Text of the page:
Thursday, May 26, 2016

Republicanism and the Constitution of Opportunity


On SSRN, I've published a draft of Republicanism and the Constitution of Opportunity.  The article is part of a symposium on the Constitution and Economic Inequality that will appear in Texas Law Review. Here is the abstract:

This essay explains the constitutional basis of Joseph Fishkin and William Forbath's recent call for an “Anti-Oligarchy Constitution” and a “Constitution of Opportunity.” Fishkin and Forbath correctly argue that one cannot separate democracy and political freedom from a nation's political economy. They contend that public officials have a political duty to promote an inclusive and broad-based middle class, because economic independence is crucial to preserve democratic self-government.

These claims are modern-day versions of a very old idea in the American constitutional tradition. This is the requirement of republican government, a basic principle of American constitutionalism that not only undergirds several different parts of the constitutional text but also has deep roots in the ideals of the founding generation.

I describe several key features of republicanism and how a commitment to a republican political economy flows from them. Republican ideals like equal citizenship and opposition to oligarchy and aristocracy remain important and relevant in the twenty-first century, but inevitably they must take new forms. Because of what I have called "ideological drift," opponents of oligarchy and aristocracy in one generation are often co-opted into becoming the defenders of new forms in later years. And because of ideological drift, older versions of anti-oligarchy rhetoric can be captured by new aristocracies and oligarchies to defend and entrench their interests.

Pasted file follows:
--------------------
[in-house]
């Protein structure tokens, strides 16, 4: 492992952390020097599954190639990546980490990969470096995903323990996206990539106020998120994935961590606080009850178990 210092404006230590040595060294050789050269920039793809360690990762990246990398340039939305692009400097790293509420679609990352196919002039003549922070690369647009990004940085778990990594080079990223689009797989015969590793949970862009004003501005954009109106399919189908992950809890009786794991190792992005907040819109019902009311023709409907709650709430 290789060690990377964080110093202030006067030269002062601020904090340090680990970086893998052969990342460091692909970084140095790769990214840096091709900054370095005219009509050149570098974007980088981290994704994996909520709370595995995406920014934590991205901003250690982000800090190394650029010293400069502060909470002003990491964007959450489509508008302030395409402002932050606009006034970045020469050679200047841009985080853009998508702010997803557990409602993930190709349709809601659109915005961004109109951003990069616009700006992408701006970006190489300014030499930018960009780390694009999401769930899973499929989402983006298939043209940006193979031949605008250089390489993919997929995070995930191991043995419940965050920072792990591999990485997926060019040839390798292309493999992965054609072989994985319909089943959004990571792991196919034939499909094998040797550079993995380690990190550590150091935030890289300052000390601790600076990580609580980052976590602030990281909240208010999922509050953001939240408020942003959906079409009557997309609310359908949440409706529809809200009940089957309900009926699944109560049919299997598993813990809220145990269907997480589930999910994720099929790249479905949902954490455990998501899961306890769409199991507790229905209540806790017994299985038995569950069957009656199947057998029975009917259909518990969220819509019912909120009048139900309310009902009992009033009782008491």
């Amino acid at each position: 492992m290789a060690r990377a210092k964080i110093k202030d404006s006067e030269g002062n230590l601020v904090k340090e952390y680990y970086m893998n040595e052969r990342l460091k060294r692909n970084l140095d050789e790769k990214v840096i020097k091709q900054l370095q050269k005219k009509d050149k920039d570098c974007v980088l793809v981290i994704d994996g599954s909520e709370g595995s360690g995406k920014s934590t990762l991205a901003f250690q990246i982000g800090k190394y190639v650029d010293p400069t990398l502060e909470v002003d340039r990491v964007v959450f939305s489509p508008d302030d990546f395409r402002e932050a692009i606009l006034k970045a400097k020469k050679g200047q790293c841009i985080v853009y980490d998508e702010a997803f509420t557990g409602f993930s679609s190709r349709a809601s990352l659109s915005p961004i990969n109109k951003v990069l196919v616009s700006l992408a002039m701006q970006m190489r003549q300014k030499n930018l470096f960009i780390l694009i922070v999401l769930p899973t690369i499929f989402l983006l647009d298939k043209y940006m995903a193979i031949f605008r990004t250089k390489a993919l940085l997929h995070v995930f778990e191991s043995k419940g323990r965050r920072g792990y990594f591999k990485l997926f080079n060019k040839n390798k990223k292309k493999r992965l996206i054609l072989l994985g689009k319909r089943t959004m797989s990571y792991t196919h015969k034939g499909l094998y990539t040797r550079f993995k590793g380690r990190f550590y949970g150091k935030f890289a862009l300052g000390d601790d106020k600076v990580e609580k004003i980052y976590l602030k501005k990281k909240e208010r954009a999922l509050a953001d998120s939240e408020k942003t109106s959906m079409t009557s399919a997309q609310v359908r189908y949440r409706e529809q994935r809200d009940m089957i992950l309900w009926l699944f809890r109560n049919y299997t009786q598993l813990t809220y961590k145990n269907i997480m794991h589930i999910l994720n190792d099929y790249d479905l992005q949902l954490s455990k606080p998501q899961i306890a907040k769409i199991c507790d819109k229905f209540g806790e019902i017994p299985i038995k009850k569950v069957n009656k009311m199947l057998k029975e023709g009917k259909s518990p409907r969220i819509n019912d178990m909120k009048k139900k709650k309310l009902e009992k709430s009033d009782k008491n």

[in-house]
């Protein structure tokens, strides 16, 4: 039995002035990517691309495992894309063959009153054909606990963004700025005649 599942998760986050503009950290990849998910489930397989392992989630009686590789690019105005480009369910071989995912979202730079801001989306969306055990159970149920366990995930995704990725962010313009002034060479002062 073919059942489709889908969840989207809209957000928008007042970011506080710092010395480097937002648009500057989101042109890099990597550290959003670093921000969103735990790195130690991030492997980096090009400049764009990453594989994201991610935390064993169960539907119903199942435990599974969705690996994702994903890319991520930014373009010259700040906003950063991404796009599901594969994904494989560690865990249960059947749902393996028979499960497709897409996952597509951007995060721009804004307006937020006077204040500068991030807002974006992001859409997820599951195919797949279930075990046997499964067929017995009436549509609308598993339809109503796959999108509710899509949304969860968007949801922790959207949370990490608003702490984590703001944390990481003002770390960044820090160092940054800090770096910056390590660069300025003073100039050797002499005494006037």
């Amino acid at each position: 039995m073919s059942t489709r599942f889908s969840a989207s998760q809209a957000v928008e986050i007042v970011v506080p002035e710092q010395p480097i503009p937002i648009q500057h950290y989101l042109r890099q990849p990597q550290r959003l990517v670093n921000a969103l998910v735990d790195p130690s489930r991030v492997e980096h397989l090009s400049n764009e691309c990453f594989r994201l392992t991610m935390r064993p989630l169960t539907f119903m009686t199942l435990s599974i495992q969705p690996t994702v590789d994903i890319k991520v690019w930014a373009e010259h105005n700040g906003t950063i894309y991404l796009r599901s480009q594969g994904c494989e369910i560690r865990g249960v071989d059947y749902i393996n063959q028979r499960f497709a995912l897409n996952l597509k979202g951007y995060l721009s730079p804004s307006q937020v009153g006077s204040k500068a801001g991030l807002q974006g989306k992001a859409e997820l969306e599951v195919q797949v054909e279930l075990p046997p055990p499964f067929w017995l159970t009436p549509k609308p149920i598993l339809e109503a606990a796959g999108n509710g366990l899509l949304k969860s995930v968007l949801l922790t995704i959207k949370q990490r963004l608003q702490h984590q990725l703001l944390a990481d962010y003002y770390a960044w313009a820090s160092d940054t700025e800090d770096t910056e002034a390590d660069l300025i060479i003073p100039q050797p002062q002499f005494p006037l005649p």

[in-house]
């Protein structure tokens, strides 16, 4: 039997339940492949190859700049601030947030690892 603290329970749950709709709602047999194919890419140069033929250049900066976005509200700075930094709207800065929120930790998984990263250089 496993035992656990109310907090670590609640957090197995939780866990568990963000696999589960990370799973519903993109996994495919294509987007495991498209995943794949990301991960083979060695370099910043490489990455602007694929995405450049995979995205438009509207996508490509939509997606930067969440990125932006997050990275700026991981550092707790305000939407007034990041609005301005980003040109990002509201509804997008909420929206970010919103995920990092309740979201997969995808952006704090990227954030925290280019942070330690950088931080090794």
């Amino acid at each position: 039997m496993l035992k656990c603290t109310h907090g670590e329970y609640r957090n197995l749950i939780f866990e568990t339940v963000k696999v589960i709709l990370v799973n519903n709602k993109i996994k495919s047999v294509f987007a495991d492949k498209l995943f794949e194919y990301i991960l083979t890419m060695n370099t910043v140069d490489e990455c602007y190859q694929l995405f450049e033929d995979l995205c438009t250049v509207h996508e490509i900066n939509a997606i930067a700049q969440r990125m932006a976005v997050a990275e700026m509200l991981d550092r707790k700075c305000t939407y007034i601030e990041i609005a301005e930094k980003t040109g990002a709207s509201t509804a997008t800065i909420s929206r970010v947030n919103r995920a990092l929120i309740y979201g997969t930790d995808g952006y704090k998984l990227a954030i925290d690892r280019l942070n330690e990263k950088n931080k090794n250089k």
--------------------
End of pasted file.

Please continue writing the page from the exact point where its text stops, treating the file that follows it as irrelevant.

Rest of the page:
As time goes on, corruption finds ever-new ways of entering the political system, weakening the institutions and practices that secure civic equality and representative democracy. The causes of corruption are not simply human frailty and fallenness. They also arise from social, demographic, and technological changes. These alter the meanings and practical effects of older social arrangements, offering ever-new opportunities for attaining and entrenching power. Hence republicanism, if it is to have a coherent and enduring set of political commitments, cannot be identified with a fixed set of social and economic arrangements. Instead, every generation must reconsider the terms of the nation's political economy, and remain vigilant to deal with new threats to self-rule.

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